Bubble up or Push down?
Look at Six Sigma as an example. While many firms have embraced Six Sigma, Lean and other similar programs, do we honestly believe that five to ten years ago many CEOs were advocating the value of Six Sigma? Possibly some of them were looking for solutions to reduce cost, waste and inefficiency, but I'm fairly certain few of them were championing "Six Sigma". There were a few, granted, that got on board early, but I suspect that Six Sigma and other similar approaches "bubbled up" - that is, these initiatives and approaches solved problems in a specific team and their use and value spread throughout the organization, and happened to solve problems that the CEO needed to solve as well.
The question becomes then, why did Six Sigma succeed and if it did "bubble up", why was it successful? First, Six Sigma came along at a time when firms were seeking to reduce cost, and Six Sigma gave them a standard methodology and approach. Second, Six Sigma spread through word of mouth, then was adopted as a corporate standard in many cases, rather than the other way around. In other words, it proved its value and had advocates before it was thrust on others. Finally, there is a body of work around Six Sigma, it has a specific meaning and a fairly standard approach, so it can be taught to others.
If all of that is true, can innovation "bubble up"? Or should it be "pushed down"?
If Six Sigma was successful at the lower levels of the organization and was adopted as a management mantra later, that was because for the most part Six Sigma appears to be a tactic or operational effort, while innovation appears to be much more strategic in nature. Incremental innovation is conducted in product teams, but innovation is tightly tied to strategy, and often the management team will need to advocate for disruptive innovation, so it may not bubble up easily. Additionally, innovation has many different meanings, depending on the purpose and perspective of the individual or team. Incremental or disruptive? Product or Service or Business model innovation? Too many different definitions mean that its hard for innovation to be passed from one team to another very easily. Also, since there are different definitions, there are also different approaches. With no standard "approved" approach to innovation, it's hard for one team to pass along what it has done, and what it has learned, to another team unless all the teams agree on an approach.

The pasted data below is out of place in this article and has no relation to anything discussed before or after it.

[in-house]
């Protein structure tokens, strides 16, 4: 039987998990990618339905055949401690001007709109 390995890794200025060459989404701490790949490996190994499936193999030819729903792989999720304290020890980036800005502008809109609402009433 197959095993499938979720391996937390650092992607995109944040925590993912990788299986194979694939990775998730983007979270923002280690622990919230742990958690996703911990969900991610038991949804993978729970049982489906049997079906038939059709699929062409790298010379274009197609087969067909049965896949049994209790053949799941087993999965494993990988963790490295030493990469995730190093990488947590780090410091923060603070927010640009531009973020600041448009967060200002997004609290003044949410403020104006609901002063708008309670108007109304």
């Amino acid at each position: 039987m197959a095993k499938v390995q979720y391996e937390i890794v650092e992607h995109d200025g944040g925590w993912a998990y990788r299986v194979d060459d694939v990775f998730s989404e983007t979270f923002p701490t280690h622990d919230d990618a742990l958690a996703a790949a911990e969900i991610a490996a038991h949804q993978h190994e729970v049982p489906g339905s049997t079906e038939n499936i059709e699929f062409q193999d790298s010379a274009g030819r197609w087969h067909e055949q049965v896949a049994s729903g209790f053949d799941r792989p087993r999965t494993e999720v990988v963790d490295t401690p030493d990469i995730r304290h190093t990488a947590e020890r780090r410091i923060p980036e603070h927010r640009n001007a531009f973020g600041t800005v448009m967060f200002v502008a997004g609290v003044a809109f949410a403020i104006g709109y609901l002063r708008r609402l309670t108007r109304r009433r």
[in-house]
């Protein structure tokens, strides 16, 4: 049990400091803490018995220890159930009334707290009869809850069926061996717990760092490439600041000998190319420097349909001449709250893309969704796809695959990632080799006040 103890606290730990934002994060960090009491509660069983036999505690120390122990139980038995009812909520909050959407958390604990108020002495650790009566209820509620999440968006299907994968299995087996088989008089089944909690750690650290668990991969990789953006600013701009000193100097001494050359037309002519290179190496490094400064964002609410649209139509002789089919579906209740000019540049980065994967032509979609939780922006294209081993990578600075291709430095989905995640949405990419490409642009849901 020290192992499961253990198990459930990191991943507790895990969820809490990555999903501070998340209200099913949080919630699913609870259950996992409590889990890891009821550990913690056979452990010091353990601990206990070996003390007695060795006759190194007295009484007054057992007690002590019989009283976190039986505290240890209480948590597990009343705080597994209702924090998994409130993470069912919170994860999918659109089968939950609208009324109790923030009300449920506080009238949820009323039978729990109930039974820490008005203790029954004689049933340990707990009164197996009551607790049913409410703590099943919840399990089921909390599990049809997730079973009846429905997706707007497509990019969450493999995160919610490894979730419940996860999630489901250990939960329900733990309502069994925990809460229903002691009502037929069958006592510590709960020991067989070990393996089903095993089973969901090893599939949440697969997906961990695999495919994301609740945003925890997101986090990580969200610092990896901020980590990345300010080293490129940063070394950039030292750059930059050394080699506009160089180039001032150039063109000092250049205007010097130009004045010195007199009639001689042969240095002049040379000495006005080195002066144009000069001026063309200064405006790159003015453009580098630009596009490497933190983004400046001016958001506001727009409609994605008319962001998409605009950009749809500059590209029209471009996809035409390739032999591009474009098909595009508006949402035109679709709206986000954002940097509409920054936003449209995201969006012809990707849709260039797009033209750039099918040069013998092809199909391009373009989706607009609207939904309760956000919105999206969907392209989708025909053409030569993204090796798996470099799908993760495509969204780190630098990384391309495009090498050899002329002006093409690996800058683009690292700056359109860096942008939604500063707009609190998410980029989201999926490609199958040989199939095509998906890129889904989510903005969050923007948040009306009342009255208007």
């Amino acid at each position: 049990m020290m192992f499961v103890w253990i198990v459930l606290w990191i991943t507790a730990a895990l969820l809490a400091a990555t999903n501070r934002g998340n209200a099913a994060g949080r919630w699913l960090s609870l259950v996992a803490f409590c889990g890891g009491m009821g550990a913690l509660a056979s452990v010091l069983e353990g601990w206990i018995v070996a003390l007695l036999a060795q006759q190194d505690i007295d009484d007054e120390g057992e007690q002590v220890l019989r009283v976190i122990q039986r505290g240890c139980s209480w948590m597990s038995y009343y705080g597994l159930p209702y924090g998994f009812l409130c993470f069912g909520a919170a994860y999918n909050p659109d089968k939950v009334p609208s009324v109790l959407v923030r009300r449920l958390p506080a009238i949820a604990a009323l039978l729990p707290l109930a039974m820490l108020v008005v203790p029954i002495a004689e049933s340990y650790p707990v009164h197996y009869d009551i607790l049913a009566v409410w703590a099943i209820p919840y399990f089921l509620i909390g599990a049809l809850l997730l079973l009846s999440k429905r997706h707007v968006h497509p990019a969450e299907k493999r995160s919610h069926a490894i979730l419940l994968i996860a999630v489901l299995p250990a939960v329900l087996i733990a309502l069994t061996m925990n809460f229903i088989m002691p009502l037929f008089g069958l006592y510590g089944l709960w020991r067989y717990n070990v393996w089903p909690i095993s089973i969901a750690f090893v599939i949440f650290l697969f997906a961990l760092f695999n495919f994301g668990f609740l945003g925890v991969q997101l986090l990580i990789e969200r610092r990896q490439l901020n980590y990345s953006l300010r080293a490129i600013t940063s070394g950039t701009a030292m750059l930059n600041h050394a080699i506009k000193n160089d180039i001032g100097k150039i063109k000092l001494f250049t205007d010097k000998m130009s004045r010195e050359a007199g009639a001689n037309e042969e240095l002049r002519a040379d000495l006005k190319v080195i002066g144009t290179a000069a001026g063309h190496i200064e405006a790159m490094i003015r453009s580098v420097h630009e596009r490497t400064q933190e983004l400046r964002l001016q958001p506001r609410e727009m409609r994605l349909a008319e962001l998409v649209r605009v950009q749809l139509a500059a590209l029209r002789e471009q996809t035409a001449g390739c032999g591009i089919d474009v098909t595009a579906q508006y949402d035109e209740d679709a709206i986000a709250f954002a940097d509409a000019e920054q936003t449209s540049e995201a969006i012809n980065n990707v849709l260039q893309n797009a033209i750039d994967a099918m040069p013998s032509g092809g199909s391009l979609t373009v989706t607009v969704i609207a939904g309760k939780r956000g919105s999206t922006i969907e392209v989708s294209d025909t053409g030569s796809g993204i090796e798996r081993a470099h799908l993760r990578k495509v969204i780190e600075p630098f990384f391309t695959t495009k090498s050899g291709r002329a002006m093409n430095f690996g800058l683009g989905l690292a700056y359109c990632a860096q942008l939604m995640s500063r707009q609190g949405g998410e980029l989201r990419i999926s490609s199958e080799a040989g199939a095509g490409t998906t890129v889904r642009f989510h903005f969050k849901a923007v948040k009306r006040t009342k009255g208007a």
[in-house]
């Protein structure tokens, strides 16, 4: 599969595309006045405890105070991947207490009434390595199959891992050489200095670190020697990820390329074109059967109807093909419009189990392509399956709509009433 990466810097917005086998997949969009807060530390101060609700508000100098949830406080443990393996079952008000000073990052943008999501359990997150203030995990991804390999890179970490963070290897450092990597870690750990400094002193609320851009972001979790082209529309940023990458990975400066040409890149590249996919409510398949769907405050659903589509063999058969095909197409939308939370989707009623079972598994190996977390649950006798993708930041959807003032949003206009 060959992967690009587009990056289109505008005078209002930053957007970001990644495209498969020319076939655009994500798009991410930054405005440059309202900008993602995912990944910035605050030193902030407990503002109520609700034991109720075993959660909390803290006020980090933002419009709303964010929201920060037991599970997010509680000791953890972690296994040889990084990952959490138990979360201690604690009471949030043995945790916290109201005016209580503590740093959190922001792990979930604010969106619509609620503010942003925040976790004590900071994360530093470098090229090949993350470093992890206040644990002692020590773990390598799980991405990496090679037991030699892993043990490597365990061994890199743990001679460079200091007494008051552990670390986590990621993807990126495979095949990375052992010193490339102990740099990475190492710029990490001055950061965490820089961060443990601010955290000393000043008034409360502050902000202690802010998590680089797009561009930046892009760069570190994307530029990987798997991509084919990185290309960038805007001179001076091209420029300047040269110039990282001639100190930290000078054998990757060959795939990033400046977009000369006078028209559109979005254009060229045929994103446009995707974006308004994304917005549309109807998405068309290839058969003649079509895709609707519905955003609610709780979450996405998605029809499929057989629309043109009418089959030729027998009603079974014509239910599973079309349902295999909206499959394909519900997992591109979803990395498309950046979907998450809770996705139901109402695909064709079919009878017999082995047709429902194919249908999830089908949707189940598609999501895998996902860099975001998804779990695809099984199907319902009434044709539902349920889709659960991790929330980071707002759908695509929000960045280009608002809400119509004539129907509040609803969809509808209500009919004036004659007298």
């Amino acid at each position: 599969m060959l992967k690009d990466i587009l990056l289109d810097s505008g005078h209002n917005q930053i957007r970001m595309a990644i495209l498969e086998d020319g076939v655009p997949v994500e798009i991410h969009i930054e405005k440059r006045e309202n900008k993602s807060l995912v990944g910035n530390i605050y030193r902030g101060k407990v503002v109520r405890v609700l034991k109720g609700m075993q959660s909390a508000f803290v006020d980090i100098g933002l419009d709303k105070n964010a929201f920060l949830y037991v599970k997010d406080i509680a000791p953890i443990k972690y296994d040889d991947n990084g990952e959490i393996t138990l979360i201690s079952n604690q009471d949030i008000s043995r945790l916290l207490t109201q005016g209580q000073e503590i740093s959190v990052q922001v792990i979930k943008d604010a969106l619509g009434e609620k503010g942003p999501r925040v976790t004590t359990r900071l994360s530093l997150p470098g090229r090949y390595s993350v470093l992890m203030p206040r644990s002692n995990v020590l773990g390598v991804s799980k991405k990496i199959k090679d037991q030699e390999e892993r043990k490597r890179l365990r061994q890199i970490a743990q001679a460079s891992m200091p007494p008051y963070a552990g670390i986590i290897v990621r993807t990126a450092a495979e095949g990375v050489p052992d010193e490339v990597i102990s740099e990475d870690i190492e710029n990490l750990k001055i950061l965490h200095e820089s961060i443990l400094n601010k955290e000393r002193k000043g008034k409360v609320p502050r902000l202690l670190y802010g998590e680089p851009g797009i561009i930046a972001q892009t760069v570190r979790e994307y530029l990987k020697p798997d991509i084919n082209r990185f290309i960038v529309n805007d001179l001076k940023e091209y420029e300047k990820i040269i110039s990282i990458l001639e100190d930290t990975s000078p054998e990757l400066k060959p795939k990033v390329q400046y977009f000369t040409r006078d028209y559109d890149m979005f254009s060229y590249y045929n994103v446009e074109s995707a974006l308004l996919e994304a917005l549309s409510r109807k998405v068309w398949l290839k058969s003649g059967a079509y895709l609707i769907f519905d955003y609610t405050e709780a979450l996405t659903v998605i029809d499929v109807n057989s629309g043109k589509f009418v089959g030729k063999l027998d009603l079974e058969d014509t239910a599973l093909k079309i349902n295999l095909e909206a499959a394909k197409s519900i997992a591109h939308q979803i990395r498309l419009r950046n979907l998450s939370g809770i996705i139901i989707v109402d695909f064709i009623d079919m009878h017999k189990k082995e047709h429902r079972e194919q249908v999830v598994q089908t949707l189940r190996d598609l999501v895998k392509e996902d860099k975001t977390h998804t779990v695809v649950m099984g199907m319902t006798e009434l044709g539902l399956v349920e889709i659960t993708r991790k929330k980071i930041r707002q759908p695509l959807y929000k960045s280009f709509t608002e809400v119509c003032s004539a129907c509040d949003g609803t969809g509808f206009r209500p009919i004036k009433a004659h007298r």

In many firms, innovation happens in a wide range of product groups, business teams and business functions, but with different intents and different strategies. This means it will be hard for innovation to "bubble up" and management teams should try to create more common philosophies and goals - in other words, sponsor the innovation that is happening and try to organize it, shape it and frame it in ways that create more common approaches. So, innovation should bubble up and be pushed down.